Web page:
All cults have rules, and the Republicans’ Trump cult is no exception. Renegade Republican Rick Wilson has come up with a set of rules intended to provide guidance for members of the cult and those who aspire to bask in Supreme Leader’s radiance.
Fortunately for members, the rules for cults of personality are all pretty much the same — whether Dear Leader is Hitler, Stalin, Saddam Hussein, Jim Jones or Donald J. Trump.
The Washington Post has a 20-question quiz that measures which of the Democratic candidates agrees with you the most on some of the biggest issues of the cycle.
I agreed on 15 of 20 questions with Pete Buttigieg and Andrew Yang, on 14 (surprisingly) with Amy Klobuchar, 12 with Joe Biden, 10 with Elizabeth Warren and just five with Bernie Sanders.
The ad is from George Conway’s Project Lincoln organization. Meanwhile the pastor of the church Trump claimed membership in in New York says Trump was a total no-show.
Donald Trump’s incessant boasting is one of his most obnoxious traits — another is the fact that much of his bragging is based on lies — the size of the crowd at his inauguration, for example.
But here’s an achievement Trump has chosen not to boast about. In October 2019 he became the most unpopular president in the history of polling, according to ratings compiled by Gallup.
Yesterday Trump ordered a raid that resulted in the death of Iranian General Qassem Soleimani. By all accounts, the assassination of such a high-level military and political leader in Iran risks ignited a conflagration in the Middle East that poses a threat to peace worldwide.
Why did he do it? Trump frequently projects his own faults and foibles onto others — “Crooked Hillary,” is a prime example. Similarly, the video clip above of a rant Trump posted against his archenemy, Pres. Obama, back in 2011 provides an insight into his motives.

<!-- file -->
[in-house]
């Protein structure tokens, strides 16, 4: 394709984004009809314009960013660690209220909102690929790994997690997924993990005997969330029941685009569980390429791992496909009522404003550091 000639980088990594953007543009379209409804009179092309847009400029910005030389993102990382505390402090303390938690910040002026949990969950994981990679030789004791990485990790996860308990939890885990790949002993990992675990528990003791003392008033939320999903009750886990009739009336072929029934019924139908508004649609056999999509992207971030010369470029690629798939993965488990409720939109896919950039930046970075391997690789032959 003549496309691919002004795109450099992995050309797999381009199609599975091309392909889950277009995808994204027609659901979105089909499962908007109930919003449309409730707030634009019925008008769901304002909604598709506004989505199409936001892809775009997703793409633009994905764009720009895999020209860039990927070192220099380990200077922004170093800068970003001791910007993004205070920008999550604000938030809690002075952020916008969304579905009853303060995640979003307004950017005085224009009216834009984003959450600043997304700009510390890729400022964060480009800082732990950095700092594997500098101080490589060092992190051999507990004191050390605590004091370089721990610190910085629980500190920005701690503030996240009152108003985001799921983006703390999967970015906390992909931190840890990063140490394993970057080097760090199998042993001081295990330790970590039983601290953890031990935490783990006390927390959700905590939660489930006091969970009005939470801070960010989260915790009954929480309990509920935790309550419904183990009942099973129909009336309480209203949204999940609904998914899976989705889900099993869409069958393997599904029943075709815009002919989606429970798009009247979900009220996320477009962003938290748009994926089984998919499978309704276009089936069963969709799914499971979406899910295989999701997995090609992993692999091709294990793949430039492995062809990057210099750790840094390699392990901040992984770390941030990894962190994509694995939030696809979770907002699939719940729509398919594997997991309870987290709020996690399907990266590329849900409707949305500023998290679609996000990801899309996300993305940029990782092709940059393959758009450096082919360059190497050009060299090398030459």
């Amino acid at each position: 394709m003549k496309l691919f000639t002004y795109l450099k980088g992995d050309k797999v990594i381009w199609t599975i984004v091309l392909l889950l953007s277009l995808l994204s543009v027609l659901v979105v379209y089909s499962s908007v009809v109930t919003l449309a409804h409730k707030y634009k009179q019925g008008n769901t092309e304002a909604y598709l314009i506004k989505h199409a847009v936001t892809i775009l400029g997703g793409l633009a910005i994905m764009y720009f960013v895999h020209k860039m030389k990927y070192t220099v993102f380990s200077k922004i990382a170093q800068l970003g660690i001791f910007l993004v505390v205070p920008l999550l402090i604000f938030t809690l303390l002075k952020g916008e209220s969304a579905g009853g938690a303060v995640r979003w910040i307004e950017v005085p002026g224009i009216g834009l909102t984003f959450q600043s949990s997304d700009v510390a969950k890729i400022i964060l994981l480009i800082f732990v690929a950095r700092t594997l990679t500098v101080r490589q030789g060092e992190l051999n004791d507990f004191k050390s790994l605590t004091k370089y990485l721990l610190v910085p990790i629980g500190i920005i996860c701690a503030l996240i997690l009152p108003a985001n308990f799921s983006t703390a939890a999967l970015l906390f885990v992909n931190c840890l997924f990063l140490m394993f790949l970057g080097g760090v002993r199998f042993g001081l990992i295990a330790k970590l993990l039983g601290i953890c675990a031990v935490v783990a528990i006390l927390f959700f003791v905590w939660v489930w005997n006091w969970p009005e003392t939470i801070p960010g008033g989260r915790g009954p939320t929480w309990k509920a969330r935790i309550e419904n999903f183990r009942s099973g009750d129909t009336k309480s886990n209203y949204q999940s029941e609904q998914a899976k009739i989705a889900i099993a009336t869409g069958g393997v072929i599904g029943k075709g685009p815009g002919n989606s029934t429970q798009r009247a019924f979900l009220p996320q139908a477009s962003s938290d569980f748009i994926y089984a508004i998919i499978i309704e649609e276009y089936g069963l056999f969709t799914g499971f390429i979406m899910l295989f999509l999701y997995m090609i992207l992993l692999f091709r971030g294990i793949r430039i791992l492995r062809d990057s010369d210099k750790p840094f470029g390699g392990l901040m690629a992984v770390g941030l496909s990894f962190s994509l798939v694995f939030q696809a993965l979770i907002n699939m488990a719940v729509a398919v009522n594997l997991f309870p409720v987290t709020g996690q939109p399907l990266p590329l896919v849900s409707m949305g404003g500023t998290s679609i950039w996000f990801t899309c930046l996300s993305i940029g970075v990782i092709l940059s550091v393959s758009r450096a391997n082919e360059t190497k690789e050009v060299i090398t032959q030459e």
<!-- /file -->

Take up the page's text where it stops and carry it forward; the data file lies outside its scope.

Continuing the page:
Donald Trump’s rambling (doddering??) six-page letter to House Speaker Nancy Pelosi on the eve of his impeachment has been widely — and selectively — excerpted in the press. But to get a glimpse into Trump’s mind, you should read the whole thing.
According to the New York Times, “Some of the president’s closest advisers were involved in drafting the letter, but they did not include Pat A. Cipollone, the White House counsel who will play a large role in a Senate trial.”
“Instead, Eric Ueland, the director of the Office of Legislative Affairs, led the process, with input from Stephen Miller, the president’s top policy adviser, who often scripts many of Mr. Trump’s public remarks. Michael Williams, an adviser to Mick Mulvaney, the president’s acting chief of staff, also weighed in, and Mr. Ueland’s draft was framed over the last few days.”
Despite the efforts of that brain trust, the letter reads like the rantings of an aggrieved, combative, cornered animal trying to make lofty-sounding rhetoric. But don’t take my word for it, read it here.